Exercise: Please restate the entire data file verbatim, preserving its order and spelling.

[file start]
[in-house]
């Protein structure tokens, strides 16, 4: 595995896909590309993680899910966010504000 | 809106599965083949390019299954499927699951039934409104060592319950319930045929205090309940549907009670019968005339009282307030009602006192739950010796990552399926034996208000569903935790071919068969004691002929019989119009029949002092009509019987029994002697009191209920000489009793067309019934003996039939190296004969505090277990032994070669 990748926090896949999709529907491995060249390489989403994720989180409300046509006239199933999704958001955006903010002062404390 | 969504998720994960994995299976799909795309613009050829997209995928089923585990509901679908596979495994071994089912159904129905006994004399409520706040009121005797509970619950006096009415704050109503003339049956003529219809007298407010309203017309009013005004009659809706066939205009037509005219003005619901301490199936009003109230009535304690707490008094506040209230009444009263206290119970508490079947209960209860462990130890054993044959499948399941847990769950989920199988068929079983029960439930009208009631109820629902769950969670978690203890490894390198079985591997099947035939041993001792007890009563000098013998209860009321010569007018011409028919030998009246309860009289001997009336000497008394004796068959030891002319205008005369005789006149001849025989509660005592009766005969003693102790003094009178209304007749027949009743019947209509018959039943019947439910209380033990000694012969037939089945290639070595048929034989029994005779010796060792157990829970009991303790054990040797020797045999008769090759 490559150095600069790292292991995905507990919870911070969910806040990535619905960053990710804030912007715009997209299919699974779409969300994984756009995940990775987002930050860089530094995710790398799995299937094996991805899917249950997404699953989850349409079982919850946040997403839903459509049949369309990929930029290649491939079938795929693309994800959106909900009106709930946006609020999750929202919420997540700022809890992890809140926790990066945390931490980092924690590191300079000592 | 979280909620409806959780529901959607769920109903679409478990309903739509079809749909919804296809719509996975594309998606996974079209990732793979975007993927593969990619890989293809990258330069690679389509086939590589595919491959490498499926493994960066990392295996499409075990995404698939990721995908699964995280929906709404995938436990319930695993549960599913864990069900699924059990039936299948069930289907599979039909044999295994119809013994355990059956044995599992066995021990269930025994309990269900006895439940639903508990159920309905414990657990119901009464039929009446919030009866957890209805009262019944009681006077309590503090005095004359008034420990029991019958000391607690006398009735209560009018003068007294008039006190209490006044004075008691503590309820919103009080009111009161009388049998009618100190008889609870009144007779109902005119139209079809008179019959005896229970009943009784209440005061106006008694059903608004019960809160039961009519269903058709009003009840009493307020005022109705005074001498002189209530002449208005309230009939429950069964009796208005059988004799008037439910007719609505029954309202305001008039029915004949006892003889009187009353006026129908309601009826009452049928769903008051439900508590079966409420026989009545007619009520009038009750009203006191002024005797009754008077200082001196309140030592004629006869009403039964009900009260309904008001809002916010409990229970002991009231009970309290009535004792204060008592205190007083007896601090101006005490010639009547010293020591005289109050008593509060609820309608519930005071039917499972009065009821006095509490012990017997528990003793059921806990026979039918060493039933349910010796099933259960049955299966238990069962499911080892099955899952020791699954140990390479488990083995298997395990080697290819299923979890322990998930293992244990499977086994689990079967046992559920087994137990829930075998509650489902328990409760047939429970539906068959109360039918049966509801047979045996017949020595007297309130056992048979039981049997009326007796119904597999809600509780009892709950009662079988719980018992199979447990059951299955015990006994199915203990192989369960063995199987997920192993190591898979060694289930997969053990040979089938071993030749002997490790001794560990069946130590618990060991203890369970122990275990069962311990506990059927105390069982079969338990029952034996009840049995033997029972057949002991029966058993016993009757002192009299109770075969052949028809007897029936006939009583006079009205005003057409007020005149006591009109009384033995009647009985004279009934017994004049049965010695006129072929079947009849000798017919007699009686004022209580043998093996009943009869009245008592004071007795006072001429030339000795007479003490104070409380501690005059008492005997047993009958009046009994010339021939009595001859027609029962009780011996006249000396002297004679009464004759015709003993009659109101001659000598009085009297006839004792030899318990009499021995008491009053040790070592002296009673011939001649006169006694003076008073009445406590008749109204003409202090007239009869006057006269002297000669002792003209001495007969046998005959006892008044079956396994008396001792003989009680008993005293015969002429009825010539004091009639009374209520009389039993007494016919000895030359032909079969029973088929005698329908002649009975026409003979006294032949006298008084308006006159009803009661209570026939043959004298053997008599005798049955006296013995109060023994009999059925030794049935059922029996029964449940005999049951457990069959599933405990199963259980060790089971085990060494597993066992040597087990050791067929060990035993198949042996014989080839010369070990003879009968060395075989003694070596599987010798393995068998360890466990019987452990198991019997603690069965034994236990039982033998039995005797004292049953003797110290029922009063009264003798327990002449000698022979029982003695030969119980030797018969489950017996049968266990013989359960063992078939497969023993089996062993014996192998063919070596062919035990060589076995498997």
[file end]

[in-house]
């Protein structure tokens, strides 16, 4: 595995896909590309993680899910966010504000 | 809106599965083949390019299954499927699951039934409104060592319950319930045929205090309940549907009670019968005339009282307030009602006192739950010796990552399926034996208000569903935790071919068969004691002929019989119009029949002092009509019987029994002697009191209920000489009793067309019934003996039939190296004969505090277990032994070669 990748926090896949999709529907491995060249390489989403994720989180409300046509006239199933999704958001955006903010002062404390 | 969504998720994960994995299976799909795309613009050829997209995928089923585990509901679908596979495994071994089912159904129905006994004399409520706040009121005797509970619950006096009415704050109503003339049956003529219809007298407010309203017309009013005004009659809706066939205009037509005219003005619901301490199936009003109230009535304690707490008094506040209230009444009263206290119970508490079947209960209860462990130890054993044959499948399941847990769950989920199988068929079983029960439930009208009631109820629902769950969670978690203890490894390198079985591997099947035939041993001792007890009563000098013998209860009321010569007018011409028919030998009246309860009289001997009336000497008394004796068959030891002319205008005369005789006149001849025989509660005592009766005969003693102790003094009178209304007749027949009743019947209509018959039943019947439910209380033990000694012969037939089945290639070595048929034989029994005779010796060792157990829970009991303790054990040797020797045999008769090759 490559150095600069790292292991995905507990919870911070969910806040990535619905960053990710804030912007715009997209299919699974779409969300994984756009995940990775987002930050860089530094995710790398799995299937094996991805899917249950997404699953989850349409079982919850946040997403839903459509049949369309990929930029290649491939079938795929693309994800959106909900009106709930946006609020999750929202919420997540700022809890992890809140926790990066945390931490980092924690590191300079000592 | 979280909620409806959780529901959607769920109903679409478990309903739509079809749909919804296809719509996975594309998606996974079209990732793979975007993927593969990619890989293809990258330069690679389509086939590589595919491959490498499926493994960066990392295996499409075990995404698939990721995908699964995280929906709404995938436990319930695993549960599913864990069900699924059990039936299948069930289907599979039909044999295994119809013994355990059956044995599992066995021990269930025994309990269900006895439940639903508990159920309905414990657990119901009464039929009446919030009866957890209805009262019944009681006077309590503090005095004359008034420990029991019958000391607690006398009735209560009018003068007294008039006190209490006044004075008691503590309820919103009080009111009161009388049998009618100190008889609870009144007779109902005119139209079809008179019959005896229970009943009784209440005061106006008694059903608004019960809160039961009519269903058709009003009840009493307020005022109705005074001498002189209530002449208005309230009939429950069964009796208005059988004799008037439910007719609505029954309202305001008039029915004949006892003889009187009353006026129908309601009826009452049928769903008051439900508590079966409420026989009545007619009520009038009750009203006191002024005797009754008077200082001196309140030592004629006869009403039964009900009260309904008001809002916010409990229970002991009231009970309290009535004792204060008592205190007083007896601090101006005490010639009547010293020591005289109050008593509060609820309608519930005071039917499972009065009821006095509490012990017997528990003793059921806990026979039918060493039933349910010796099933259960049955299966238990069962499911080892099955899952020791699954140990390479488990083995298997395990080697290819299923979890322990998930293992244990499977086994689990079967046992559920087994137990829930075998509650489902328990409760047939429970539906068959109360039918049966509801047979045996017949020595007297309130056992048979039981049997009326007796119904597999809600509780009892709950009662079988719980018992199979447990059951299955015990006994199915203990192989369960063995199987997920192993190591898979060694289930997969053990040979089938071993030749002997490790001794560990069946130590618990060991203890369970122990275990069962311990506990059927105390069982079969338990029952034996009840049995033997029972057949002991029966058993016993009757002192009299109770075969052949028809007897029936006939009583006079009205005003057409007020005149006591009109009384033995009647009985004279009934017994004049049965010695006129072929079947009849000798017919007699009686004022209580043998093996009943009869009245008592004071007795006072001429030339000795007479003490104070409380501690005059008492005997047993009958009046009994010339021939009595001859027609029962009780011996006249000396002297004679009464004759015709003993009659109101001659000598009085009297006839004792030899318990009499021995008491009053040790070592002296009673011939001649006169006694003076008073009445406590008749109204003409202090007239009869006057006269002297000669002792003209001495007969046998005959006892008044079956396994008396001792003989009680008993005293015969002429009825010539004091009639009374209520009389039993007494016919000895030359032909079969029973088929005698329908002649009975026409003979006294032949006298008084308006006159009803009661209570026939043959004298053997008599005798049955006296013995109060023994009999059925030794049935059922029996029964449940005999049951457990069959599933405990199963259980060790089971085990060494597993066992040597087990050791067929060990035993198949042996014989080839010369070990003879009968060395075989003694070596599987010798393995068998360890466990019987452990198991019997603690069965034994236990039982033998039995005797004292049953003797110290029922009063009264003798327990002449000698022979029982003695030969119980030797018969489950017996049968266990013989359960063992078939497969023993089996062993014996192998063919070596062919035990060589076995498997």